How Much More on Olmsted's Plate? Pelotte More
In the latest developments of the saga (now in its seventh month), it was announced yesterday that the Holy See has granted Bishop Donald Pelotte a year's "medical leave," effective immediately.
However, the 62 year-old prelate -- who said he fell (but might not've) back in July... then called 911 in late September to report that "gentle little people" wearing Halloween masks were, he said, walking around his home as he hid in a closet -- had already announced his departure for such a leave in mid-December, saying at the time that he had "informed Vatican officials" about it.
For the interim, Rome has tapped Bishop Thomas Olmsted of Phoenix as apostolic administrator of the New Mexico diocese...
...and, for you trivia buffs out there, the last time Rome tapped an administrator for a US diocese that wasn't vacant was???
Feel free to send your guesses along.
SVILUPPO: You folks sure like the trivia.... It's a good thing to keep in mind.
Thanks for the scores of e.mails with your guesses. For all of 'em, though, only three correctly noted that the last sede plena apostolic administrator (i.e. one appointed to oversee a diocese whose ordinary remains in office) was named in September 2001, when The Mort -- i.e. Bishop John Smith of Trenton -- took the reins of the diocese of Metuchen as the Holy See figured out a game plan in light of Bishop Vincent Breen's battle with Alzheimer's disease.
Less than four months later (six years ago this week), John Paul II accepted the Brooklyn-born Breen's resignation from the post, naming then-Newark auxiliary Paul Bootkoski as the Central Jersey diocese's third head.
While sede vacante administrators (appointed to oversee a vacant see) have been turned to frequently in recent years -- mostly following sudden, potentially destabilizing resignations, e.g. post-Law Boston, Santa Fe (1994), Atlanta (1990) and Phoenix (2003) -- the last twenty years have seen but two Rome-tapped prelates have stepped in to guide a "filled" diocese: The Mort and Bishop Dale Melczek of Gary.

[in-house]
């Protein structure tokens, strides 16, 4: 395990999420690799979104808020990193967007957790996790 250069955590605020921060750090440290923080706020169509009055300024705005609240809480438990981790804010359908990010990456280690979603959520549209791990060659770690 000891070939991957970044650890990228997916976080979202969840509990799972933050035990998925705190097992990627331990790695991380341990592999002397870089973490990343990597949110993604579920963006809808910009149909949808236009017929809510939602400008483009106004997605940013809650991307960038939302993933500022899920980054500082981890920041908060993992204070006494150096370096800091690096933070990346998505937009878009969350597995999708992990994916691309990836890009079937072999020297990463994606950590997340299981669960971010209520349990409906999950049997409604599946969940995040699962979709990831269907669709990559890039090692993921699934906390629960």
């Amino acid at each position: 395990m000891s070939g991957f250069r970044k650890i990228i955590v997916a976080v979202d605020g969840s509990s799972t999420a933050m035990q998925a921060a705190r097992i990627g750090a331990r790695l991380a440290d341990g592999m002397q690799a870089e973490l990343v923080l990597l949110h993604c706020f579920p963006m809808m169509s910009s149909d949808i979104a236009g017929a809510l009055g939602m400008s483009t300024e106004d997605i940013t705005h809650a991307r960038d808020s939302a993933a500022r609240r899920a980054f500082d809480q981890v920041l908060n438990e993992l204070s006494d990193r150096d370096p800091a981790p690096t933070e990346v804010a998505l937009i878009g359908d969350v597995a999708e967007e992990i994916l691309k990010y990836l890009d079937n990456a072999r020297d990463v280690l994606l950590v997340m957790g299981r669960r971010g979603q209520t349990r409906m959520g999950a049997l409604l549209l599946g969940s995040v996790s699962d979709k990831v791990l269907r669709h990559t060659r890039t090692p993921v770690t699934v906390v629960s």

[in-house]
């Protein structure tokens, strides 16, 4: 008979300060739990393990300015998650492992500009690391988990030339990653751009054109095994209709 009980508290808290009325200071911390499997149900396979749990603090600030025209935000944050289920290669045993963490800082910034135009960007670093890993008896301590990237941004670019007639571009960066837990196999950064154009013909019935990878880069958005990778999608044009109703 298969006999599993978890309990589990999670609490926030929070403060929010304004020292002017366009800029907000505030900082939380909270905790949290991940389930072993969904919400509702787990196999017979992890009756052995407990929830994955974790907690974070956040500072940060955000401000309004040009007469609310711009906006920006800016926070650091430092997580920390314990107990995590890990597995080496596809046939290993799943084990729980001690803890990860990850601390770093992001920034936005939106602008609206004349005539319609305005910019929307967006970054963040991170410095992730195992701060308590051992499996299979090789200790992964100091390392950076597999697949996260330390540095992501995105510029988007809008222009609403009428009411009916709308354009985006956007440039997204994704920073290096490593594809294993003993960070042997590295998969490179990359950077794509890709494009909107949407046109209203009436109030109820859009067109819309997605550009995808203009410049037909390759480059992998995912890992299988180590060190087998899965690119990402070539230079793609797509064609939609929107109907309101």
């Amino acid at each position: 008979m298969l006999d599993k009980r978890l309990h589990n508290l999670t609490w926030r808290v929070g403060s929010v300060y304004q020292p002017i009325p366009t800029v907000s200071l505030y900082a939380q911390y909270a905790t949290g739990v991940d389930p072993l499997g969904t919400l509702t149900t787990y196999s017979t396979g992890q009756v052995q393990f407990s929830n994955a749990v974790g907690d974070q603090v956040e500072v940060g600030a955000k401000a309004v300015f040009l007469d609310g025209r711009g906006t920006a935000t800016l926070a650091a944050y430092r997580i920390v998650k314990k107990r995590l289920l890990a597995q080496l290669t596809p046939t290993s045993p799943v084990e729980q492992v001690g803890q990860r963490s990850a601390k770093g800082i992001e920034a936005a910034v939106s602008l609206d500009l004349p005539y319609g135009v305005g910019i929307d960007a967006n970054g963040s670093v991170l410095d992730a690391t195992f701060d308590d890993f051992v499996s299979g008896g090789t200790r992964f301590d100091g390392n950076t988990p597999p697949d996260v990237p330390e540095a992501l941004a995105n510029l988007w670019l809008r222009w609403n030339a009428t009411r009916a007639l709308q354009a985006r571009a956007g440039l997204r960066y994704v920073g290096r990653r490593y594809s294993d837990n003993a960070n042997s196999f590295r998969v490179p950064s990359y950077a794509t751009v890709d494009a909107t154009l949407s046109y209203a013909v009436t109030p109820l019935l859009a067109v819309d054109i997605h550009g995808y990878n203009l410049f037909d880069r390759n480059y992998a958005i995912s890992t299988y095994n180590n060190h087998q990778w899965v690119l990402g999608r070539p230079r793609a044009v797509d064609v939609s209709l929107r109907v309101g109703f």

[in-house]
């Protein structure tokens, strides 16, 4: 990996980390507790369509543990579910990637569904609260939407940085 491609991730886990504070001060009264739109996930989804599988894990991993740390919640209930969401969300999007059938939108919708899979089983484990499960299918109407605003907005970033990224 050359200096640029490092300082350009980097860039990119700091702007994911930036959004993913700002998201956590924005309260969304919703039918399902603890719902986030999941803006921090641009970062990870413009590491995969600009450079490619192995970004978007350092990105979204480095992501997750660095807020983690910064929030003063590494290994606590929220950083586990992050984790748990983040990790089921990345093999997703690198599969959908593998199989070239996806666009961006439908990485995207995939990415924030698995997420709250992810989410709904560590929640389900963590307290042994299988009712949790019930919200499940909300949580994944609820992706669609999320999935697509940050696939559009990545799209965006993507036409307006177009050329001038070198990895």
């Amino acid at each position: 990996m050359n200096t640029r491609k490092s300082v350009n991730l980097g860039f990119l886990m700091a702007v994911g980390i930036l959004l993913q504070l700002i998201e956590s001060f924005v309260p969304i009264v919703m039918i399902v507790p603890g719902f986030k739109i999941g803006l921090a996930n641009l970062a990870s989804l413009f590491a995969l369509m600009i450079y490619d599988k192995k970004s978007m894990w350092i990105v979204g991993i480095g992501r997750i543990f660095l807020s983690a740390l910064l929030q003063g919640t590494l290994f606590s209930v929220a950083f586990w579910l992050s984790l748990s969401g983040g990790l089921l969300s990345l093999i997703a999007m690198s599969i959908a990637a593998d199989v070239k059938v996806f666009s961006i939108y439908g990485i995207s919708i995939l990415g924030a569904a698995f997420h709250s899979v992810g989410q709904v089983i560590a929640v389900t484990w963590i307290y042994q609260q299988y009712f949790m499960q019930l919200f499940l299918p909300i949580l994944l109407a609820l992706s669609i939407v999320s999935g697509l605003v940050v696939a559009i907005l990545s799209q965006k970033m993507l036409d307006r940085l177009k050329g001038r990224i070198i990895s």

A Detroit auxiliary, Melczek was named administrator of the Indiana church in 1992 due to the illness of Bishop Norbert Gaughan. The arrangement was only made permanent three years later, when the interim prelate was formally transferred to Gary as coadjutor, then succeeding to the chief post within months.
Intriguingly, far and away the most common answer sent to the above question was Donald Wuerl's yearlong sojourn in Seattle amid Vatican scrutiny of then-Archbishop Raymond Hunthausen. Thing is, though, Wuerl was never administrator, but an auxiliary bishop entrusted with "special faculties" -- read: the last word -- over several areas, among them the archdiocese's tribunal, liturgy office, priestly formation and ministry to gays and lesbians.
It may sound like a canonical hair-split, but the difference is vast. While an appointed administrator enjoys all the rights and authority normally held by the diocesan bishop, an auxiliary with Roman directives may exercise the enhanced powers solely within the areas of his mandate.
As the once and future Pittsburgher's arrival stoked controversy in the Northwest, a similar arrangement was unfolding in the East as David Foley, a priest of Washington, was named to assist then-Bishop Walter Sullivan of Richmond, likewise with an expanded brief.
For some reason, no one recalled that appointment.... Suffice it to say, it's interesting what people remember.